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Pioneer Civil Rights Activist Passes

July 20, 2020 | By Hopeton O’Connor-Dennie |

John Lewis 1940 to 2020

Photo: John Lewis

It is with a deep sense of sadness that we report the passing of an icon of the Civil Rights Movement who walked with Martin Luther King Jr. as one of his top disciples.

Presidential Medal

At age 23 Lewis the son of black cotton farmers came on to the black civil rights activist scene. Reports are that he wrote a letter at age 15 to Martin Luther King Jr. asking permission to join the civil rights movement. … it is further reported that Martin Luther King Jr. gave him permission to so do.

Legislative Activism

The rest as they say is history … as for the next 60 years this articulate black activist made an invaluable contribution to the growth and development of black people in the United States of America. John Lewis not only became an activist but he was elected to Congress of the United States of America and for the last 30 years served in that capacity as a well known lawmaker.

He was described as the:

“Conscience of the legislature”

John Lewis died over the weekend.

Along with Martin Luther King Jr. John Lewis saw to the voting Rights Bill signed into law by President Lyndon B. Johnson. With Martin Luther King they saw to the improvement and with other black leaders they saw to the upliftment and improvement of black people in the United States of America.


Photo: John Lewis being arrested

John Lewis was arrested about 45 times by the police. After leading a March of 600 over a bridge in Selma Alabama in a protest for voting rights he had his skull cracked by racist police officers. It was a peaceful March.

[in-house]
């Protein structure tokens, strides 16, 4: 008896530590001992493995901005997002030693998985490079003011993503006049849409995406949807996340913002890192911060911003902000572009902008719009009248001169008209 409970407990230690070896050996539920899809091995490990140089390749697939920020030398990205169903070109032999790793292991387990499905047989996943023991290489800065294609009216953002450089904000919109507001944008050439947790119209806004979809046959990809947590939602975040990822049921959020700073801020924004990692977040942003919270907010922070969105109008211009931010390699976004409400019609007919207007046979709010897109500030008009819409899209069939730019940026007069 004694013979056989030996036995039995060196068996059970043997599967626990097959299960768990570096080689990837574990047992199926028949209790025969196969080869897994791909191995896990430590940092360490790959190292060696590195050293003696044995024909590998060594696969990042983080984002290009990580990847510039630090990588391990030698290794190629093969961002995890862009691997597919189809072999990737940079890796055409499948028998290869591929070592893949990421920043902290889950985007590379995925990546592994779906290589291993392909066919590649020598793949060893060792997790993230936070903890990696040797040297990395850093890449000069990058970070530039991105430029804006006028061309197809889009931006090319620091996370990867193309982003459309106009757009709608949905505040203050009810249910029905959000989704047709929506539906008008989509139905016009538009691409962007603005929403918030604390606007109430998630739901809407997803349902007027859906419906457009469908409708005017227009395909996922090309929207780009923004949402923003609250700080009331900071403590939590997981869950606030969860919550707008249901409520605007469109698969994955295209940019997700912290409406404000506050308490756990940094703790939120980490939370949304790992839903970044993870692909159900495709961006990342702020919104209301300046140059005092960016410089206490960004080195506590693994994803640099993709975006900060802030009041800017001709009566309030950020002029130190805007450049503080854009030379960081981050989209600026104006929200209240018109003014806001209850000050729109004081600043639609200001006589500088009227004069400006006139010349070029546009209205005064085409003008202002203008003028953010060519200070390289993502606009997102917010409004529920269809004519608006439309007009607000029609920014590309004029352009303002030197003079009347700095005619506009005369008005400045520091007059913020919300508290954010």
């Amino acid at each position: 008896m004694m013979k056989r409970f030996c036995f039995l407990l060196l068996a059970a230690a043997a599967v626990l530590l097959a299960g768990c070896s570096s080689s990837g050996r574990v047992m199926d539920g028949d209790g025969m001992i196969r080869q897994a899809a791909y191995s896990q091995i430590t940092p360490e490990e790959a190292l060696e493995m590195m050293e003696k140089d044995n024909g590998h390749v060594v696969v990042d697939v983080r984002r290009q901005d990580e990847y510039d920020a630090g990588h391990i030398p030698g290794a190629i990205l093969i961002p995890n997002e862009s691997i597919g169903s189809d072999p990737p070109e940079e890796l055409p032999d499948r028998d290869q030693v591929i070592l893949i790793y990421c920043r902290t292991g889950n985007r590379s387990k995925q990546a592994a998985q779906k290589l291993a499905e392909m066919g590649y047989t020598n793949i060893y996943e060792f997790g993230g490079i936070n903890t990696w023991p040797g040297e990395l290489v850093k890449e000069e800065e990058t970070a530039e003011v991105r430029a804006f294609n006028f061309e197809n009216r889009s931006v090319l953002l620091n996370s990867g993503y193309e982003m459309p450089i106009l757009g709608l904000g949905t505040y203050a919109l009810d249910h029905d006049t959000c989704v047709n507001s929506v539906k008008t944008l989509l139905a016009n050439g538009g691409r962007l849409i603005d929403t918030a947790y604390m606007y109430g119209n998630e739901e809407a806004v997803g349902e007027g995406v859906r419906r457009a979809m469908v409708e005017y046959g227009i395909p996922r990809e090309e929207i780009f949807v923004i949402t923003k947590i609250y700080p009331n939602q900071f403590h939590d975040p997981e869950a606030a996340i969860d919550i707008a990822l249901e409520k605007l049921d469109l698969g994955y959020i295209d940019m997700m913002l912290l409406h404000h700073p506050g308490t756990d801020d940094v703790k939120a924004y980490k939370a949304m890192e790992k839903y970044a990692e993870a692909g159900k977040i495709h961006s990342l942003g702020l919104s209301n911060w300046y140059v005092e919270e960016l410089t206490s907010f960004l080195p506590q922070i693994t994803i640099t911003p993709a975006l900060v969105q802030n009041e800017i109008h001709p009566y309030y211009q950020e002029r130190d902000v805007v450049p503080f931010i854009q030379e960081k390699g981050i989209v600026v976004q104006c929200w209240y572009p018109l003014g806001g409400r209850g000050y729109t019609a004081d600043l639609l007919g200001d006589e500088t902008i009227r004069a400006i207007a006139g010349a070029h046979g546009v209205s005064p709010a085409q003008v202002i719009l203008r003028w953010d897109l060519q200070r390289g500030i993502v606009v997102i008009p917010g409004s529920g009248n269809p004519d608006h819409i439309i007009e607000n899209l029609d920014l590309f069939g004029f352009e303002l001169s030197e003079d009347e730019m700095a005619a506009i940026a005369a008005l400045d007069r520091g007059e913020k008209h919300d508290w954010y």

Medal Of Honour

John Lewis has gotten many awards, but his greatest accolade that he received while alive was the presidential medal of Honour presented to him by Barack Obama …. the 44th United States President.


A vacuum has been left. The transition is taking place in the form of the BLM movement which has led to several young activists organizing and mobilizing across the world.  Your work will continue Mr. John Lewis.

The most we can say of this departed civil rights leader, legislator and humanitarian, is that you have left indelible footprints on the sands of time. Gone too soon my brother. You came you saw and you did conquered. We honour you today. Rightly so!

Hopeton O’Connor-Dennie is Senior National & International Correspondent for Vision Newspaper.

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